Scientists Pinpoint Great-Earthquake Hot Spots
December 5, 2012 in Preparedness
The world’s largest earthquakes occur at subduction zones – locations where a tectonic plate slips under another. But where along these extended subduction areas are great earthquakes most likely to happen? Scientists have now found that regions where ‘scars’ on the seafloor, called fracture zones, meet subduction areas are at higher risk of generating powerful earthquakes. The results are published today in Solid Earth, an Open Access journal of the European Geosciences Union.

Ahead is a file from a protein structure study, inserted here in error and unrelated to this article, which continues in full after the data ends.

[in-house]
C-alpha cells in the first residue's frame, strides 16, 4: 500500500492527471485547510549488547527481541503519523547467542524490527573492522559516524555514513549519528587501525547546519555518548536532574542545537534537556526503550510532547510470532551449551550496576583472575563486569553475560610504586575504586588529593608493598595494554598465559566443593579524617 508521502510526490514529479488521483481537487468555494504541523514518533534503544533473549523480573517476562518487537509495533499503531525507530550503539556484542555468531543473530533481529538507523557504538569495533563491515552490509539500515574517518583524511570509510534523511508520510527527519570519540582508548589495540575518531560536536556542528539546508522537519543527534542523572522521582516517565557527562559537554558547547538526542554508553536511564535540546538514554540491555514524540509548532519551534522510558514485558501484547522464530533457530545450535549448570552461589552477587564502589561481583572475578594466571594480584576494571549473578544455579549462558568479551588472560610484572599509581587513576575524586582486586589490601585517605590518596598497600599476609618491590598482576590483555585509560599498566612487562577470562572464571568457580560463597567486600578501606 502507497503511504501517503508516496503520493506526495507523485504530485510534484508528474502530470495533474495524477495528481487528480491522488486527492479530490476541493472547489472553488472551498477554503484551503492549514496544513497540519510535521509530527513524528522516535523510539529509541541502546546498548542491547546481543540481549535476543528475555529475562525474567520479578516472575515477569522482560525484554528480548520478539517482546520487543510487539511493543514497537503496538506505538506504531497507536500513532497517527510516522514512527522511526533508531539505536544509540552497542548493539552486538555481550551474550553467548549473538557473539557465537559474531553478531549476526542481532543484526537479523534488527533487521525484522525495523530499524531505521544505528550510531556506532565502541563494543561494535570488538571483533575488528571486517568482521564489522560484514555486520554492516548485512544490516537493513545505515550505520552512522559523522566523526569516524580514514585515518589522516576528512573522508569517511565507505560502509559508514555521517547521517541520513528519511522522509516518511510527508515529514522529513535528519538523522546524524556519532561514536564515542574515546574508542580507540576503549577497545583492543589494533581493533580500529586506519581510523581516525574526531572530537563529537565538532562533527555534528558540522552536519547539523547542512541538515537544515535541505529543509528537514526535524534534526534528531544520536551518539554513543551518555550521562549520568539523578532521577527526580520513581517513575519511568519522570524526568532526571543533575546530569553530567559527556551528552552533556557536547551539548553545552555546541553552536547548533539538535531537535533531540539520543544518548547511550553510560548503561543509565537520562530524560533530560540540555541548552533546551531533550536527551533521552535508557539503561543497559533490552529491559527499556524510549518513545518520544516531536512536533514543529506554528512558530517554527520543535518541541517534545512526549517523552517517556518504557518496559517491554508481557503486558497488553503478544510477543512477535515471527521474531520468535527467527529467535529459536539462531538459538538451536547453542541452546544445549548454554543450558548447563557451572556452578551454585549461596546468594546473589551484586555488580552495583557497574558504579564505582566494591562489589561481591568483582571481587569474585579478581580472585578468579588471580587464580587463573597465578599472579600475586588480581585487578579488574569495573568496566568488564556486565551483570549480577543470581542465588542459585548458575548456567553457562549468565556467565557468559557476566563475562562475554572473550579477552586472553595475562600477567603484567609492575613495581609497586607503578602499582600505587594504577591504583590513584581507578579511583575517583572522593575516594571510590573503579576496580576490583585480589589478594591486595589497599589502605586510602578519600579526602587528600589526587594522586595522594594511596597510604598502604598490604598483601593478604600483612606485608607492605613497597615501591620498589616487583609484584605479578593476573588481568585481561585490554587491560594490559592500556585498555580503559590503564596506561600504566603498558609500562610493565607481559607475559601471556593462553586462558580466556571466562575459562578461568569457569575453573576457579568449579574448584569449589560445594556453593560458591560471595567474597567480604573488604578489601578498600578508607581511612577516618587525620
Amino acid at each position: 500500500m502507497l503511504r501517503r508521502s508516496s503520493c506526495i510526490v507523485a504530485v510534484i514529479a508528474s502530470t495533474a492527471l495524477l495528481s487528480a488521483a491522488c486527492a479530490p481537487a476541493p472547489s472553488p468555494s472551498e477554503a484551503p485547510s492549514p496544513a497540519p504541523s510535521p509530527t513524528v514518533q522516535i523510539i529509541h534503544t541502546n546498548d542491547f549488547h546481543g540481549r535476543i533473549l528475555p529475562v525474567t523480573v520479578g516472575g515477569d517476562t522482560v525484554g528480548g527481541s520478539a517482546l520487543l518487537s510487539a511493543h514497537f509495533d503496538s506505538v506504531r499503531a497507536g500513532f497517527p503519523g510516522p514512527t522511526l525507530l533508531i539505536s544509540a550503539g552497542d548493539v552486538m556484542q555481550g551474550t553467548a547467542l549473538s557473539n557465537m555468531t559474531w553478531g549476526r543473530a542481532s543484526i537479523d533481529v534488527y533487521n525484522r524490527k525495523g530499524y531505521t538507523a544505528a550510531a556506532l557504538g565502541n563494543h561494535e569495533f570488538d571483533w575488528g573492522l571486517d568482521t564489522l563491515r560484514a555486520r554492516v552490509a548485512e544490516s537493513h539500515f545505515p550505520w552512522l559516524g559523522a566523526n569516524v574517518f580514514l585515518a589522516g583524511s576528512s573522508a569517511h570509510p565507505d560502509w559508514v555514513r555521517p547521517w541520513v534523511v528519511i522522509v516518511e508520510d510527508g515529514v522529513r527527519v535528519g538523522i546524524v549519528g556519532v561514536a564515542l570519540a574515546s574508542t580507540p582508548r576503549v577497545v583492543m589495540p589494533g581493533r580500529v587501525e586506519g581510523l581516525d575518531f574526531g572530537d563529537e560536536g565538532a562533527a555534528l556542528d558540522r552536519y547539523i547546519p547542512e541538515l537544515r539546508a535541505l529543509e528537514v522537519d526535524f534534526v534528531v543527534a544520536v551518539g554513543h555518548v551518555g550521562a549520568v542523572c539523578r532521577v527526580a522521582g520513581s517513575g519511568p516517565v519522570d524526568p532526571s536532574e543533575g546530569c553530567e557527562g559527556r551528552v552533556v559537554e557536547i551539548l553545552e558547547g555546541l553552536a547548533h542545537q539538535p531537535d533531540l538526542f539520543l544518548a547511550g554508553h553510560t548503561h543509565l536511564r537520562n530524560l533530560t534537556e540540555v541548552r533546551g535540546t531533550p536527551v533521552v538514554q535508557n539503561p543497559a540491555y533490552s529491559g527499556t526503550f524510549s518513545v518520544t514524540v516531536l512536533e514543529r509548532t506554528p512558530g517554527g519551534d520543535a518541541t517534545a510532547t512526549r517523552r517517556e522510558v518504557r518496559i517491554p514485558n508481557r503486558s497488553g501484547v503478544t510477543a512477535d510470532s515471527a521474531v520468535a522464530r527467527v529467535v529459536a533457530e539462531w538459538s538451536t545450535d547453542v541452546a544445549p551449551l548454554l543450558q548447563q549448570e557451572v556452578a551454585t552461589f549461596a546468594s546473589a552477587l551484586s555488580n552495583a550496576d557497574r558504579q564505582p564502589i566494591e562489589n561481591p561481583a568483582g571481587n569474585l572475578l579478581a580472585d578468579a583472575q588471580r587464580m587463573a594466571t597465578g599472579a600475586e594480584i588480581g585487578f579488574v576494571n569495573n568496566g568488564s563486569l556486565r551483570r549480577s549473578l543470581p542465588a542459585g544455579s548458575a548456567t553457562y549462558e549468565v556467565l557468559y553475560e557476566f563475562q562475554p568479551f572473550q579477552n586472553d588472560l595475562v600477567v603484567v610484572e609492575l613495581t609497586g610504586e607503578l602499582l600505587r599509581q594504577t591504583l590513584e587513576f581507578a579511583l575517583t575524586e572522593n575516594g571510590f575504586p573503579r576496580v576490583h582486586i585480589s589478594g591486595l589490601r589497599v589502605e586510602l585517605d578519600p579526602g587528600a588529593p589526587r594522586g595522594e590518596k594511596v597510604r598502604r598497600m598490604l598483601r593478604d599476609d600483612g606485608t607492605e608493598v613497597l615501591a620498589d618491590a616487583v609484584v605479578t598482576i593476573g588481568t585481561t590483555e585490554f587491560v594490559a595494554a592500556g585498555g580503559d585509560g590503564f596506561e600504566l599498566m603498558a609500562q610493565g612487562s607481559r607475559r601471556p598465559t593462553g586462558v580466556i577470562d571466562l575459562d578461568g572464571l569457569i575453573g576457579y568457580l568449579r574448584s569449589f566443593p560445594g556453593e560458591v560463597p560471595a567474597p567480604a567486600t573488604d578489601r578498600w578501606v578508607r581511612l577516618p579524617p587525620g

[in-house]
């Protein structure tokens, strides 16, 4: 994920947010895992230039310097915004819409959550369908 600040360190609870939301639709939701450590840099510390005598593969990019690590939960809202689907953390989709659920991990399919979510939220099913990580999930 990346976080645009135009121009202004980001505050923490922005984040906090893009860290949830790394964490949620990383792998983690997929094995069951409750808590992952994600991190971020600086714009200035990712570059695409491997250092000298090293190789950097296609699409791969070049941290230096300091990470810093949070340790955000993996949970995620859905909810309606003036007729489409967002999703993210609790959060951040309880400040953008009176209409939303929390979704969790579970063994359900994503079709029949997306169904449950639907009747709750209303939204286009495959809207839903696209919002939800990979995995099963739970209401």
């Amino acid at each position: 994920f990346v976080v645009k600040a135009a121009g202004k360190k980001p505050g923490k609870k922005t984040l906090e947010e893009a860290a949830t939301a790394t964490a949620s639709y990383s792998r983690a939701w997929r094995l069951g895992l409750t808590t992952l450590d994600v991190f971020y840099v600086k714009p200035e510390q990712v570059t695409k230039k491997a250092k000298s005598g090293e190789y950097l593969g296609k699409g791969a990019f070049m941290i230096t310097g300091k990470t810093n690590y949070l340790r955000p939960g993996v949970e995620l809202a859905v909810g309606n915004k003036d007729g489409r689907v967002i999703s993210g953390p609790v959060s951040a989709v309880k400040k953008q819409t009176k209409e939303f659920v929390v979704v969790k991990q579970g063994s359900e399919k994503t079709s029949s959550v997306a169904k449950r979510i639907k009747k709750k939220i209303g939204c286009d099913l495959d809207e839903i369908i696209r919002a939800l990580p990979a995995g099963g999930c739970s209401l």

[Fracture zones location example]
“We find that 87% of the 15 largest (8.6 magnitude or higher) and half of the 50 largest (8.4 magnitude or higher) earthquakes of the past century are associated with intersection regions between oceanic fracture zones and subduction zones,” says Dietmar Müller, researcher at the University of Sydney in Australia and lead author of the Solid Earth paper. The connection is less striking for smaller earthquakes.
Powerful earthquakes related to these intersection regions include the destructive 2011 Tohoku-Oki and 2004 Sumatra events.
“If the association we found were due to a random data distribution, only about 25% of great subduction earthquakes should coincide with these special tectonic environments. Therefore, we can rule out that the link we found is just due to chance,” he adds.
Read more at:http://phys.org